Finito Course Director Derek Walker on how to ace a job interview

by Chris Jackson

Despite developments in technology over the last two decades, interviews remain a critical part of almost all selection processes for graduate-level jobs. The pandemic has accelerated the trend away from in-person interviewing with the result that in some cases all stages of the selection process are held virtually. 

Since 2008, I’ve provided guidance to hundreds of students on preparing for interviews with leading graduate employers. In this article, I wish to share insights and conclusions from this experience, which I hope will help students prepare for any interview, whether in-person or virtual.

There are many different types of interview, but essentially all selection processes will combine three elements, which combine like the three legs of a stool. In the first place, employers want to know whether the candidate has the required level of technical experience, knowledge or aptitude required to do the job. Secondly, employers need to be sure candidates have the right level of motivation. They need to understand why the candidate wants to do this job and why they wish to work for this particular employer. Finally there’s the question of whether the candidate will be a good “fit”. Will the candidate be able to work effectively within the organisation, and be an amenable colleague who existing employees enjoy working with?

In my experience, if the employer has any doubts about any of the three legs of this stool, then it can’t stand and a job offer won’t be made.  

So how can candidates prepare?  In my view, the easiest way to structure any interview preparation is the same way as for a major exam.  That said, students generally have far more time to prepare for exams – frequently they receive less than a week’s notice for some interviews.  

So, even before a candidate submits an application, they need to think about what the interview process involves in order to ensure they have time to prepare. In my opinion, many candidates fail because they leave the preparation too late, meaning they don’t perform to their potential, even though they might have been a great candidate with sufficient preparation.  The irony is that most students put in weeks of work for an exam, which, if they fail, they can usually resit.  For an interview, which has a binary outcome (and no resit!), many candidates prepare for a few hours at most, often leading to under-performance and failure, which has arguably a much greater impact on the student’s future career.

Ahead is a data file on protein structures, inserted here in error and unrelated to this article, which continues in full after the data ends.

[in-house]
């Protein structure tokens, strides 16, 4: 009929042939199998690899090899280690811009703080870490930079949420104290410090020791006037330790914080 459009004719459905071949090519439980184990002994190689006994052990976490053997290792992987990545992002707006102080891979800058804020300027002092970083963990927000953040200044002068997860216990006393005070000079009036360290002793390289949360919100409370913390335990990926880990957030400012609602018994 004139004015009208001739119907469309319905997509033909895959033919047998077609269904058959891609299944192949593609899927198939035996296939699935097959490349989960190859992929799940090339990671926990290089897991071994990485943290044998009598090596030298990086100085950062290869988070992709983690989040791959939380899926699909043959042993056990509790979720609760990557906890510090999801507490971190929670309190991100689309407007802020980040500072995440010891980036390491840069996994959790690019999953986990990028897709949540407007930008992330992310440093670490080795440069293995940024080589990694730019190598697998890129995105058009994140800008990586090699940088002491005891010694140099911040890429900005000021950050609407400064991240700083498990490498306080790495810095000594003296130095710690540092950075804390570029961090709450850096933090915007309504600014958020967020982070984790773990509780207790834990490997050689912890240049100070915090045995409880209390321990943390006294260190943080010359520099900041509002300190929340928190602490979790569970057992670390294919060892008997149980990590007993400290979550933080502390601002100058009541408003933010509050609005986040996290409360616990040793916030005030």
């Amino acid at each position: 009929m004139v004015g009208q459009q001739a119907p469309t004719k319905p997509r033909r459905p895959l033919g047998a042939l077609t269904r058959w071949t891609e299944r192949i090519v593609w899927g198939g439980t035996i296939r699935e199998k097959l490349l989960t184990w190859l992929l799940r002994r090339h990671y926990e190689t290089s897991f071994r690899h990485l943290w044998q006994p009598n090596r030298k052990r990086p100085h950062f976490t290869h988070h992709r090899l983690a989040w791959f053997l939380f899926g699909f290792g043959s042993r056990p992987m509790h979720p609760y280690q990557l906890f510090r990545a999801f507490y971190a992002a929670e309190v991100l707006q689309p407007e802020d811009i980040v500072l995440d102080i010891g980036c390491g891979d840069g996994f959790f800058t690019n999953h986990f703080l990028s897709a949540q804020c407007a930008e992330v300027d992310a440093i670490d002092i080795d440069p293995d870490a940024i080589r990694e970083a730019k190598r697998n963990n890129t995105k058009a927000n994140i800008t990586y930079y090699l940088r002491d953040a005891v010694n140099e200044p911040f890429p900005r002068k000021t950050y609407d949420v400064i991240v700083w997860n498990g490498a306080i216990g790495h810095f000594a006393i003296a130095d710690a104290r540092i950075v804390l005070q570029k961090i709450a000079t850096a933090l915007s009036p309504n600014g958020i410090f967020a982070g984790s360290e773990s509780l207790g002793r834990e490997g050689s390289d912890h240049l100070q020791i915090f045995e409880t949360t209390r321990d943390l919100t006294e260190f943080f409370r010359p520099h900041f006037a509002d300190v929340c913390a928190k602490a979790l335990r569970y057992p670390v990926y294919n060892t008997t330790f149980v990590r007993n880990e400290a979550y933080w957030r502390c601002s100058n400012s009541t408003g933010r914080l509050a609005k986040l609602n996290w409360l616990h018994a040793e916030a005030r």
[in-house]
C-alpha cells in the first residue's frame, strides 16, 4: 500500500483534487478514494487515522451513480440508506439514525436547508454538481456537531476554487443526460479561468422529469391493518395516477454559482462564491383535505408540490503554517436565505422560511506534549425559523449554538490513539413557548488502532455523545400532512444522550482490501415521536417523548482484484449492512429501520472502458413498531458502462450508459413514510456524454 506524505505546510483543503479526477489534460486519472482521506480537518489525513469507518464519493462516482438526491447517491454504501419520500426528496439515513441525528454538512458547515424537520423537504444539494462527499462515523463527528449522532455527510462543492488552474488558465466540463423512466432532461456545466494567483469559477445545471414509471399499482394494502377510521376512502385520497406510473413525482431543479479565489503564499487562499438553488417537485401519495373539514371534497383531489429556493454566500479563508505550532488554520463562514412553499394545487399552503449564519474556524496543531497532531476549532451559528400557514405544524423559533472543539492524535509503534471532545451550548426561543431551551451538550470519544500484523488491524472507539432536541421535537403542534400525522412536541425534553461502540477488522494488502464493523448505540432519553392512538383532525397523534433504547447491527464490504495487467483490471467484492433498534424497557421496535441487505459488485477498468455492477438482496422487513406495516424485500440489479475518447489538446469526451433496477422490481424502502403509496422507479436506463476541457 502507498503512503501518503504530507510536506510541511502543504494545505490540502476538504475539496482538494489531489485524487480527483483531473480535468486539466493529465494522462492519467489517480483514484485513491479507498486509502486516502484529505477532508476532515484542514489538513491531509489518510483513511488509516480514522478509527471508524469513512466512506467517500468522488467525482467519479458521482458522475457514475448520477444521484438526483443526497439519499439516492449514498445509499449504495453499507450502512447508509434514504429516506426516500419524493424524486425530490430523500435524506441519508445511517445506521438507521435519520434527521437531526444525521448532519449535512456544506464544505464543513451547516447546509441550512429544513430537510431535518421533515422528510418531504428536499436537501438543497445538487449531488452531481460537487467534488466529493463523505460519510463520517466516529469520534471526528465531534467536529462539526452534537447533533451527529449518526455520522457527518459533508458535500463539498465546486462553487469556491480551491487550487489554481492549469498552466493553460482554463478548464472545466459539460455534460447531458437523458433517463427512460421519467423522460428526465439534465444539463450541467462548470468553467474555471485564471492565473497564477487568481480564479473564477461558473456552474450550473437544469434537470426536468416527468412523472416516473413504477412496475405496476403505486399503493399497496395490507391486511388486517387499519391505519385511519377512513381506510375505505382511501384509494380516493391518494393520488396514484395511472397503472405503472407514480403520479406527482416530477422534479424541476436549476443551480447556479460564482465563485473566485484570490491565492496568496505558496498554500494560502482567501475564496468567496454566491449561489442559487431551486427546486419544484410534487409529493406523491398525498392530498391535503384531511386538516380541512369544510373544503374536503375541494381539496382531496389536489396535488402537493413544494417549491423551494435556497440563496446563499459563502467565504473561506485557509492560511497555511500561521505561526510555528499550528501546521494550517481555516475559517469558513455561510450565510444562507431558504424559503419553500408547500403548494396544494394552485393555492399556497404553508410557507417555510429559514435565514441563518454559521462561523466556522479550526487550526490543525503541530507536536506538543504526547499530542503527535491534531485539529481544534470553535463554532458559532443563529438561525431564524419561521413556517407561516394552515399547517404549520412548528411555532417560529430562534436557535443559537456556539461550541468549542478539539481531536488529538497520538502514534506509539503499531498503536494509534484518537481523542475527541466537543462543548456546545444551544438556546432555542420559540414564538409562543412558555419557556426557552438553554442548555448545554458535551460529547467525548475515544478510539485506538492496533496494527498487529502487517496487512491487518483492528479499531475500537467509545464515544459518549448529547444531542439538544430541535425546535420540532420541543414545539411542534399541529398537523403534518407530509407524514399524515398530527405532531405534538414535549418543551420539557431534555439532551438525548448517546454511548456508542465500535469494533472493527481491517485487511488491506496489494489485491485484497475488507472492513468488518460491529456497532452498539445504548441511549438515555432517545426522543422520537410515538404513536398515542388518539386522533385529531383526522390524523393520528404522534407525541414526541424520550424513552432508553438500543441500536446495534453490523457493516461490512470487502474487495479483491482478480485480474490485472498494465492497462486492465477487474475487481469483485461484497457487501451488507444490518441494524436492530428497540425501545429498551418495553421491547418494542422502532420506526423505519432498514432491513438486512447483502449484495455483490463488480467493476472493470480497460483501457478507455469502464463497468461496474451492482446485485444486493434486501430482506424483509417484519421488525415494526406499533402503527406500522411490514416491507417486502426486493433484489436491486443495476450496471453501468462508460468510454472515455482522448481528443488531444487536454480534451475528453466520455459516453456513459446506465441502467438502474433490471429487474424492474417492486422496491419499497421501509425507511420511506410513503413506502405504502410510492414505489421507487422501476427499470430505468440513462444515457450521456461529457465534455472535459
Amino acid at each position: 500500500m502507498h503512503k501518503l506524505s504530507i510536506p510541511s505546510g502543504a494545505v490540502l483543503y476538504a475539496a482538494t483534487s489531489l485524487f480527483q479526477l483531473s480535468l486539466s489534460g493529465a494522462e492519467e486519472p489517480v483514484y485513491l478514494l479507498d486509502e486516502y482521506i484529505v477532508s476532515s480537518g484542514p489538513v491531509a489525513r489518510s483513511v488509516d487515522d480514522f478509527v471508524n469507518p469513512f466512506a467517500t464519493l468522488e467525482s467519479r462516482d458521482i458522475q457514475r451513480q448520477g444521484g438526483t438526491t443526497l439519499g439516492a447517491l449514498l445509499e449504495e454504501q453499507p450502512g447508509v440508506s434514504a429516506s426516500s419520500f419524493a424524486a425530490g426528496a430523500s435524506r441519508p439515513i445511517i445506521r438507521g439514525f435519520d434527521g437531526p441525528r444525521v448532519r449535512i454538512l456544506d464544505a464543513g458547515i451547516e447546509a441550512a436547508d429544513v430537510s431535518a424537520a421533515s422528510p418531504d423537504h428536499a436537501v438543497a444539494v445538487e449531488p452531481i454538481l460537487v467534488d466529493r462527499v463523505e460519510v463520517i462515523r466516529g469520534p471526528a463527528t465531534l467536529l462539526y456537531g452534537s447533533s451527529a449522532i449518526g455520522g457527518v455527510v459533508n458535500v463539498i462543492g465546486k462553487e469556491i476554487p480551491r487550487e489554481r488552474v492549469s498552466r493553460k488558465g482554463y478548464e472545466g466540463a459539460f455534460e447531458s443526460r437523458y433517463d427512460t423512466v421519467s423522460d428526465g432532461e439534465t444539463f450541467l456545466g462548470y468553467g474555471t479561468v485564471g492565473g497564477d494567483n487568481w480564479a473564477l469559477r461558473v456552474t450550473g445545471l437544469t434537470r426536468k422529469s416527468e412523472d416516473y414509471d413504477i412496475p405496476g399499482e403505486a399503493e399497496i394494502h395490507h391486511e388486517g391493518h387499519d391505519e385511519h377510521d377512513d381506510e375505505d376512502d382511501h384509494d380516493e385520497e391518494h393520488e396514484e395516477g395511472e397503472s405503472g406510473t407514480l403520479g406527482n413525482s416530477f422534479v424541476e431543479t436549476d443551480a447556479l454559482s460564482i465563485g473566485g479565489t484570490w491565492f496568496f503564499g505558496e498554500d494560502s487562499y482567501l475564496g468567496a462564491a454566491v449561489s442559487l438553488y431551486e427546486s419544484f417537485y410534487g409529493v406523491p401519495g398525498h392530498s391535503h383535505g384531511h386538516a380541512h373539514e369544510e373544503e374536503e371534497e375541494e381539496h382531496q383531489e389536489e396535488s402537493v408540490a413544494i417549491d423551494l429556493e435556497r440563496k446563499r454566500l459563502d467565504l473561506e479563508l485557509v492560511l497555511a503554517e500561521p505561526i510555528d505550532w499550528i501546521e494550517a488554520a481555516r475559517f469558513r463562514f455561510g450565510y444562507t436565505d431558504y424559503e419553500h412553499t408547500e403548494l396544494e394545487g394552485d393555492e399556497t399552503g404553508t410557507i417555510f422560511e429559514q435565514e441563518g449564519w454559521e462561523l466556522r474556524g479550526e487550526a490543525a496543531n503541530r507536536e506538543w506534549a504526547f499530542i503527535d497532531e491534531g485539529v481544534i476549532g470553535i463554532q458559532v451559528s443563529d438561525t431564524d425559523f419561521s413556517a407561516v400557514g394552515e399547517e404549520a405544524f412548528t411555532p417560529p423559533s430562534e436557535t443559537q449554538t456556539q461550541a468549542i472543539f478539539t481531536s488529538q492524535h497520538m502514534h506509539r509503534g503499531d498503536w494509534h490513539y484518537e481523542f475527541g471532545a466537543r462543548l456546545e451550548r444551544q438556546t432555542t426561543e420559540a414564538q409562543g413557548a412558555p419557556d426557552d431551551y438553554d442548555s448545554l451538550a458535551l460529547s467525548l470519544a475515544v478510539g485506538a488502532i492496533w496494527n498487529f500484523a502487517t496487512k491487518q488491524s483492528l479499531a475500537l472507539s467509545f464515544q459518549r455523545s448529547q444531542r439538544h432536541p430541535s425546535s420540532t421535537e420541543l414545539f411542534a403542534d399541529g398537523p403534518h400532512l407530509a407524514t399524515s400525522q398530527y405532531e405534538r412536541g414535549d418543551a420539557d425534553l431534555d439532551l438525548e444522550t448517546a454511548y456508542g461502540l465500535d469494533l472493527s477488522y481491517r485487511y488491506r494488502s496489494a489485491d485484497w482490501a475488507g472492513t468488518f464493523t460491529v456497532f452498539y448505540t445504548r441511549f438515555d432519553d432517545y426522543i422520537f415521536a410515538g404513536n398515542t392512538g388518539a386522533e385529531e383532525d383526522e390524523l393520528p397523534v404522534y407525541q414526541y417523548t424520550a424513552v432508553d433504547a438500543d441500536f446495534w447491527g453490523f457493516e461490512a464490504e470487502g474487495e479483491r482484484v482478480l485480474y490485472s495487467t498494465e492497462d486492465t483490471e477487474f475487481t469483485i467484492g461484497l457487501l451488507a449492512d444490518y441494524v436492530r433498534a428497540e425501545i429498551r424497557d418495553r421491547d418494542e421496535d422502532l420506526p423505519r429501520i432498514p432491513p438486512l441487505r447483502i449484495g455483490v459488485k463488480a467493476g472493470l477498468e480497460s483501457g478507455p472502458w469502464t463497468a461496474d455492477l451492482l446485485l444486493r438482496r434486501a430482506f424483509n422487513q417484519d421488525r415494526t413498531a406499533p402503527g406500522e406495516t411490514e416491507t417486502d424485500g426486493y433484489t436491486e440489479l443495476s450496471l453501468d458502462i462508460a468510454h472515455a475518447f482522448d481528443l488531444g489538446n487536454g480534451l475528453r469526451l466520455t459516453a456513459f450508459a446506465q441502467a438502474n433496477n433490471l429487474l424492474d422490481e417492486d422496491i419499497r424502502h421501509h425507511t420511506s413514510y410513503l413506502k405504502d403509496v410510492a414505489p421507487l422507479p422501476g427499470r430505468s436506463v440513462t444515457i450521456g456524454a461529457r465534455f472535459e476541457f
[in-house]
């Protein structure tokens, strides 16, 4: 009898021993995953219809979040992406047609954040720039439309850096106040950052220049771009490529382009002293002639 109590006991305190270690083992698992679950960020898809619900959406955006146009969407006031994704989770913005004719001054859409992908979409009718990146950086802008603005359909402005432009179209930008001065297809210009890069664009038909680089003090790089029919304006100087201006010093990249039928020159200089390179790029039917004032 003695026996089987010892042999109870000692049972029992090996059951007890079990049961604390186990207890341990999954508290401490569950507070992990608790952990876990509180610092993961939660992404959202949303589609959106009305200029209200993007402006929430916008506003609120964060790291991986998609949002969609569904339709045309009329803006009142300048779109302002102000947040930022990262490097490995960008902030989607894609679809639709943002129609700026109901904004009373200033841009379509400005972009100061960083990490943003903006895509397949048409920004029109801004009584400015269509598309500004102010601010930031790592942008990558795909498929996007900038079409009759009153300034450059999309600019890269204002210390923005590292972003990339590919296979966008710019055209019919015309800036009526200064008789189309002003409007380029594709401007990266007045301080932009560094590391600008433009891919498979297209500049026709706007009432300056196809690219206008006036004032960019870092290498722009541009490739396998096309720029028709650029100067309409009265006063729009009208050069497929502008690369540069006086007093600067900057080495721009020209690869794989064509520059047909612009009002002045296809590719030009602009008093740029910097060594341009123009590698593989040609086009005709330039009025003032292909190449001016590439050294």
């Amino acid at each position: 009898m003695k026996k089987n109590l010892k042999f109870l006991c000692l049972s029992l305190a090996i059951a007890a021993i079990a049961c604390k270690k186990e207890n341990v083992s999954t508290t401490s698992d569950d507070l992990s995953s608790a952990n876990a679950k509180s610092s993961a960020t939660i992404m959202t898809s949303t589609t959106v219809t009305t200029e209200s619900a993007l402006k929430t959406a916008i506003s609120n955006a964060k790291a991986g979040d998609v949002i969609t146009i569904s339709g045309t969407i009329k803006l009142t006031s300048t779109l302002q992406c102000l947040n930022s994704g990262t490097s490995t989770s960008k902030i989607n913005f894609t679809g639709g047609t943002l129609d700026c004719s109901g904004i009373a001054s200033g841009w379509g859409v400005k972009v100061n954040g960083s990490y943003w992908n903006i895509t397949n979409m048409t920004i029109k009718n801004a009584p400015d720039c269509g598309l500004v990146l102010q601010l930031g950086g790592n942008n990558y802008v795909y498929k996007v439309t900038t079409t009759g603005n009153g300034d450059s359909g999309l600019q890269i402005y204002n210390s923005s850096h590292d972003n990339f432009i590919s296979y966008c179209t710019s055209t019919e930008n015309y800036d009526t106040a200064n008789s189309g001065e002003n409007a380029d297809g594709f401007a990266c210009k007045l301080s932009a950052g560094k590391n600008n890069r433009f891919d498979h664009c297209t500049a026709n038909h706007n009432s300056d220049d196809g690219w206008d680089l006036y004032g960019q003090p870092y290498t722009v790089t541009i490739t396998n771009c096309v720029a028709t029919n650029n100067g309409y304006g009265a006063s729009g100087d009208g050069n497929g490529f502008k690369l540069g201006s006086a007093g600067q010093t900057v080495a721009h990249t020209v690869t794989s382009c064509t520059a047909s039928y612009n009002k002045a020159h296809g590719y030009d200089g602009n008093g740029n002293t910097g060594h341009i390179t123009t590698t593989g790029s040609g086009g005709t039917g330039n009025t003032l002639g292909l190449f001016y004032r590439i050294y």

So early preparation is key.  When preparing for an exam, students frequently seek out previous exam papers to ensure they can answer sufficient questions to the required standard.  They spend weeks revising their course material and refining their exam responses.  The same approach to interviews is also likely to lead to success. Students cannot assume that they know their CV better than anyone and that they can blag their way through an interview without preparation.  

So, how to prepare?  Think of 10-15 questions you’re likely to be asked.  Why this job/firm?  How are you qualified?  What are the likely developments in our industry in the next five years?  Etc etc.  Use websites such as Glassdoor and Wikijob, as well as classmates and university careers services to build up an understanding of the typical interview questions and other parts of the selection process.  Begin by jotting down the key points you’d wish to make to respond in the interview.  Ensure you read quality relevant business press – The Financial Times, The Economist, Marketing Week, any relevant trade journals, and websites.  

After this, practice delivering your responses out loud. Record yourself on your phone and watch it back – you will find this excruciating at first but you will get a great impression of how you look and sound. Don’t try to memorise long responses – you will sound stilted and mechanical.  Work with friends to help each other – you will gain confidence as well as tips that you can use. Most importantly, find seasoned professionals to provide mock interview practice – these can be university careers professionals, or practitioners from your target industry.  Above all, make sure the first time you try to answer an interview question isn’t in the real interview – it’s almost inevitable that you’ll fail.  However, if you’ve practiced responding to 15-20 different questions confidently, you’re more likely to be able to produce a good response if an interviewer asks you something you haven’t specifically prepared for.  

Virtuoso musicians and elite sportsmen practice daily for several hours for something at which they are already a world leader.  They wouldn’t dream of walking onto the stage at the Royal Albert Hall or Centre Court at Wimbledon without hours of preparation, including some on the day.  The same approach usually pays dividends for most interview candidates.  

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